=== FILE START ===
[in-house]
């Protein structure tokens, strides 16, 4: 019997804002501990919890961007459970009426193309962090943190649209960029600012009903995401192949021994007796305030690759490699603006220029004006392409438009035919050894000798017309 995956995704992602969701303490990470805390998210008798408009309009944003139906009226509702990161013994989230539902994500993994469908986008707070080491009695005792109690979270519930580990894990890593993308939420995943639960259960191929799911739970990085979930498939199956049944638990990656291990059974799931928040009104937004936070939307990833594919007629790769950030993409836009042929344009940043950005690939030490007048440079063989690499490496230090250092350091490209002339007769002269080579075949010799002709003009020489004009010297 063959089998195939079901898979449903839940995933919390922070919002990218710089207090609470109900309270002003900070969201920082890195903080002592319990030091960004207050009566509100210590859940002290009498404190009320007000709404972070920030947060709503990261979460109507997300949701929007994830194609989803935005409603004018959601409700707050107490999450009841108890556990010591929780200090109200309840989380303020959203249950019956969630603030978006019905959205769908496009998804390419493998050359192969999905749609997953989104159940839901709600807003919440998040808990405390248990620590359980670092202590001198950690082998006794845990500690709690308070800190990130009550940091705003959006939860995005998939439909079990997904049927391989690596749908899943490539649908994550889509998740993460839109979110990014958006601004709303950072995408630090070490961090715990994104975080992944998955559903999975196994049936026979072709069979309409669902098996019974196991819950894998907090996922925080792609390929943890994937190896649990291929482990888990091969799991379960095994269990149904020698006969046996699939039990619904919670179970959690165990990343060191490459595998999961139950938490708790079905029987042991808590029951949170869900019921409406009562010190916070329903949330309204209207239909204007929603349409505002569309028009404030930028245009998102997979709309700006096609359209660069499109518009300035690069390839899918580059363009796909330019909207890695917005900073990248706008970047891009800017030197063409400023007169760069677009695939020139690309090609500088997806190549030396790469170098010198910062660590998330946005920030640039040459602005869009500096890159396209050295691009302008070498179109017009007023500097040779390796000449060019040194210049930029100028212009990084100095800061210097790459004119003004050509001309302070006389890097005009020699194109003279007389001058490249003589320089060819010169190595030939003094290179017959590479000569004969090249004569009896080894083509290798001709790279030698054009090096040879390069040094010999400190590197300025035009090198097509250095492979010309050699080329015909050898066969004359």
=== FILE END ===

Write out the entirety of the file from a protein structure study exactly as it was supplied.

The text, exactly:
[in-house]
């Protein structure tokens, strides 16, 4: 019997804002501990919890961007459970009426193309962090943190649209960029600012009903995401192949021994007796305030690759490699603006220029004006392409438009035919050894000798017309 995956995704992602969701303490990470805390998210008798408009309009944003139906009226509702990161013994989230539902994500993994469908986008707070080491009695005792109690979270519930580990894990890593993308939420995943639960259960191929799911739970990085979930498939199956049944638990990656291990059974799931928040009104937004936070939307990833594919007629790769950030993409836009042929344009940043950005690939030490007048440079063989690499490496230090250092350091490209002339007769002269080579075949010799002709003009020489004009010297 063959089998195939079901898979449903839940995933919390922070919002990218710089207090609470109900309270002003900070969201920082890195903080002592319990030091960004207050009566509100210590859940002290009498404190009320007000709404972070920030947060709503990261979460109507997300949701929007994830194609989803935005409603004018959601409700707050107490999450009841108890556990010591929780200090109200309840989380303020959203249950019956969630603030978006019905959205769908496009998804390419493998050359192969999905749609997953989104159940839901709600807003919440998040808990405390248990620590359980670092202590001198950690082998006794845990500690709690308070800190990130009550940091705003959006939860995005998939439909079990997904049927391989690596749908899943490539649908994550889509998740993460839109979110990014958006601004709303950072995408630090070490961090715990994104975080992944998955559903999975196994049936026979072709069979309409669902098996019974196991819950894998907090996922925080792609390929943890994937190896649990291929482990888990091969799991379960095994269990149904020698006969046996699939039990619904919670179970959690165990990343060191490459595998999961139950938490708790079905029987042991808590029951949170869900019921409406009562010190916070329903949330309204209207239909204007929603349409505002569309028009404030930028245009998102997979709309700006096609359209660069499109518009300035690069390839899918580059363009796909330019909207890695917005900073990248706008970047891009800017030197063409400023007169760069677009695939020139690309090609500088997806190549030396790469170098010198910062660590998330946005920030640039040459602005869009500096890159396209050295691009302008070498179109017009007023500097040779390796000449060019040194210049930029100028212009990084100095800061210097790459004119003004050509001309302070006389890097005009020699194109003279007389001058490249003589320089060819010169190595030939003094290179017959590479000569004969090249004569009896080894083509290798001709790279030698054009090096040879390069040094010999400190590197300025035009090198097509250095492979010309050699080329015909050898066969004359």